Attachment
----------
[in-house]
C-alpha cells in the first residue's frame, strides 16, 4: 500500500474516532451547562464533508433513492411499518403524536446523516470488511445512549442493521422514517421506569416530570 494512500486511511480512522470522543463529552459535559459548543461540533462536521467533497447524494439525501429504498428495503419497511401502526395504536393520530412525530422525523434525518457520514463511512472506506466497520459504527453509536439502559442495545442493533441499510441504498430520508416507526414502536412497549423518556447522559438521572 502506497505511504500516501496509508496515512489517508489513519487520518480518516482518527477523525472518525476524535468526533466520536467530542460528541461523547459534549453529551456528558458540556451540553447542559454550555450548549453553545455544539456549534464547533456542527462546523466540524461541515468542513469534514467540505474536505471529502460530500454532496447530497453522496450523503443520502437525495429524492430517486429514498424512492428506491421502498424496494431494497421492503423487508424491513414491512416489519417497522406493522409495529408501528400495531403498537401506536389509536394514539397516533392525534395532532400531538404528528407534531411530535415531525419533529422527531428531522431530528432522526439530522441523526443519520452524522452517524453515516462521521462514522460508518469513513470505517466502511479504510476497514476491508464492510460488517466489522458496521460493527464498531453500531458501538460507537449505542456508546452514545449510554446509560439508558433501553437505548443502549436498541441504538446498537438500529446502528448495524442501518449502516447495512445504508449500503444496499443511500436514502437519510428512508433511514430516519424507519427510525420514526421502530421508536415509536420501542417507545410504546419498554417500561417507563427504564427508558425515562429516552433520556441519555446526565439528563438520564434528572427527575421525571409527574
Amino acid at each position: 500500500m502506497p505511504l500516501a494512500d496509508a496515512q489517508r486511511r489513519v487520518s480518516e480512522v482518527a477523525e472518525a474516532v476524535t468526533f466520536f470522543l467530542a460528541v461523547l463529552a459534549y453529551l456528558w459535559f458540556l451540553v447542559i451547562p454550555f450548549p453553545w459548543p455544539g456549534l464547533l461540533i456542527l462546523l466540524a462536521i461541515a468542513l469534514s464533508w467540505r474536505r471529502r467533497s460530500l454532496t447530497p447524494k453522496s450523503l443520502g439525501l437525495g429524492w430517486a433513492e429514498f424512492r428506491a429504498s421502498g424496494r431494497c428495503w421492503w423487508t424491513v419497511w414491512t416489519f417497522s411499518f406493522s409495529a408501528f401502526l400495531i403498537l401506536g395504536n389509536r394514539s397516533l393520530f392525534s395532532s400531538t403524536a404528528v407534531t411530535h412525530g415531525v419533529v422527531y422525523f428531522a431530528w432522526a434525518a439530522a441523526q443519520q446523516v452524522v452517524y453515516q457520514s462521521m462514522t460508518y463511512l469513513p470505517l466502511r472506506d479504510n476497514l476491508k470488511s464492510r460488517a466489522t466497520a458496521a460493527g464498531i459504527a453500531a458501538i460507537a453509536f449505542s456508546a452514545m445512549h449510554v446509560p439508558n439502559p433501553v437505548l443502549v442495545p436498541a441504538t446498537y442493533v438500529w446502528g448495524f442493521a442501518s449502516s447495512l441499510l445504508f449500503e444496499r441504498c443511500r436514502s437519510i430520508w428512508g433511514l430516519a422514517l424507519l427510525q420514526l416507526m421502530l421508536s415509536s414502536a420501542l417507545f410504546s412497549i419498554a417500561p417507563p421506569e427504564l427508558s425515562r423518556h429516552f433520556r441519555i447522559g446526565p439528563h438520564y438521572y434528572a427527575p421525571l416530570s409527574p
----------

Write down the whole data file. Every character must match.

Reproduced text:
[in-house]
C-alpha cells in the first residue's frame, strides 16, 4: 500500500474516532451547562464533508433513492411499518403524536446523516470488511445512549442493521422514517421506569416530570 494512500486511511480512522470522543463529552459535559459548543461540533462536521467533497447524494439525501429504498428495503419497511401502526395504536393520530412525530422525523434525518457520514463511512472506506466497520459504527453509536439502559442495545442493533441499510441504498430520508416507526414502536412497549423518556447522559438521572 502506497505511504500516501496509508496515512489517508489513519487520518480518516482518527477523525472518525476524535468526533466520536467530542460528541461523547459534549453529551456528558458540556451540553447542559454550555450548549453553545455544539456549534464547533456542527462546523466540524461541515468542513469534514467540505474536505471529502460530500454532496447530497453522496450523503443520502437525495429524492430517486429514498424512492428506491421502498424496494431494497421492503423487508424491513414491512416489519417497522406493522409495529408501528400495531403498537401506536389509536394514539397516533392525534395532532400531538404528528407534531411530535415531525419533529422527531428531522431530528432522526439530522441523526443519520452524522452517524453515516462521521462514522460508518469513513470505517466502511479504510476497514476491508464492510460488517466489522458496521460493527464498531453500531458501538460507537449505542456508546452514545449510554446509560439508558433501553437505548443502549436498541441504538446498537438500529446502528448495524442501518449502516447495512445504508449500503444496499443511500436514502437519510428512508433511514430516519424507519427510525420514526421502530421508536415509536420501542417507545410504546419498554417500561417507563427504564427508558425515562429516552433520556441519555446526565439528563438520564434528572427527575421525571409527574
Amino acid at each position: 500500500m502506497p505511504l500516501a494512500d496509508a496515512q489517508r486511511r489513519v487520518s480518516e480512522v482518527a477523525e472518525a474516532v476524535t468526533f466520536f470522543l467530542a460528541v461523547l463529552a459534549y453529551l456528558w459535559f458540556l451540553v447542559i451547562p454550555f450548549p453553545w459548543p455544539g456549534l464547533l461540533i456542527l462546523l466540524a462536521i461541515a468542513l469534514s464533508w467540505r474536505r471529502r467533497s460530500l454532496t447530497p447524494k453522496s450523503l443520502g439525501l437525495g429524492w430517486a433513492e429514498f424512492r428506491a429504498s421502498g424496494r431494497c428495503w421492503w423487508t424491513v419497511w414491512t416489519f417497522s411499518f406493522s409495529a408501528f401502526l400495531i403498537l401506536g395504536n389509536r394514539s397516533l393520530f392525534s395532532s400531538t403524536a404528528v407534531t411530535h412525530g415531525v419533529v422527531y422525523f428531522a431530528w432522526a434525518a439530522a441523526q443519520q446523516v452524522v452517524y453515516q457520514s462521521m462514522t460508518y463511512l469513513p470505517l466502511r472506506d479504510n476497514l476491508k470488511s464492510r460488517a466489522t466497520a458496521a460493527g464498531i459504527a453500531a458501538i460507537a453509536f449505542s456508546a452514545m445512549h449510554v446509560p439508558n439502559p433501553v437505548l443502549v442495545p436498541a441504538t446498537y442493533v438500529w446502528g448495524f442493521a442501518s449502516s447495512l441499510l445504508f449500503e444496499r441504498c443511500r436514502s437519510i430520508w428512508g433511514l430516519a422514517l424507519l427510525q420514526l416507526m421502530l421508536s415509536s414502536a420501542l417507545f410504546s412497549i419498554a417500561p417507563p421506569e427504564l427508558s425515562r423518556h429516552f433520556r441519555i447522559g446526565p439528563h438520564y438521572y434528572a427527575p421525571l416530570s409527574p